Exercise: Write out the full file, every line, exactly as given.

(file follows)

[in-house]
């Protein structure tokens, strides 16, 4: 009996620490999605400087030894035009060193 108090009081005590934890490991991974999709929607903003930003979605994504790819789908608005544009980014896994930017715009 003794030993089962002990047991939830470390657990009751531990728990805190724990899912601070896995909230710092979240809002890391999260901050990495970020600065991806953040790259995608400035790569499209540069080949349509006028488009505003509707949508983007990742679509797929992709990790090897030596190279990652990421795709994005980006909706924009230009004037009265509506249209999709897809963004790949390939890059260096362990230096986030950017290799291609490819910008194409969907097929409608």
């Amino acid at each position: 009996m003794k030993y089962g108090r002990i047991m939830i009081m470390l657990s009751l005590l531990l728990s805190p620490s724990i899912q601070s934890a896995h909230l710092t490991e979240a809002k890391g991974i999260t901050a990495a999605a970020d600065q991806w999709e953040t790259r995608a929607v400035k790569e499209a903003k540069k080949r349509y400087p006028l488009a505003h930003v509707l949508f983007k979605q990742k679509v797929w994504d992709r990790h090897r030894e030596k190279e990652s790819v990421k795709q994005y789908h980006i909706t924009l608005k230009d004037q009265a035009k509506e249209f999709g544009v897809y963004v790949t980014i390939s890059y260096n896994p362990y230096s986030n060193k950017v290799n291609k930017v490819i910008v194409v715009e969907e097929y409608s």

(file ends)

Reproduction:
[in-house]
């Protein structure tokens, strides 16, 4: 009996620490999605400087030894035009060193 108090009081005590934890490991991974999709929607903003930003979605994504790819789908608005544009980014896994930017715009 003794030993089962002990047991939830470390657990009751531990728990805190724990899912601070896995909230710092979240809002890391999260901050990495970020600065991806953040790259995608400035790569499209540069080949349509006028488009505003509707949508983007990742679509797929992709990790090897030596190279990652990421795709994005980006909706924009230009004037009265509506249209999709897809963004790949390939890059260096362990230096986030950017290799291609490819910008194409969907097929409608």
């Amino acid at each position: 009996m003794k030993y089962g108090r002990i047991m939830i009081m470390l657990s009751l005590l531990l728990s805190p620490s724990i899912q601070s934890a896995h909230l710092t490991e979240a809002k890391g991974i999260t901050a990495a999605a970020d600065q991806w999709e953040t790259r995608a929607v400035k790569e499209a903003k540069k080949r349509y400087p006028l488009a505003h930003v509707l949508f983007k979605q990742k679509v797929w994504d992709r990790h090897r030894e030596k190279e990652s790819v990421k795709q994005y789908h980006i909706t924009l608005k230009d004037q009265a035009k509506e249209f999709g544009v897809y963004v790949t980014i390939s890059y260096n896994p362990y230096s986030n060193k950017v290799n291609k930017v490819i910008v194409v715009e969907e097929y409608s």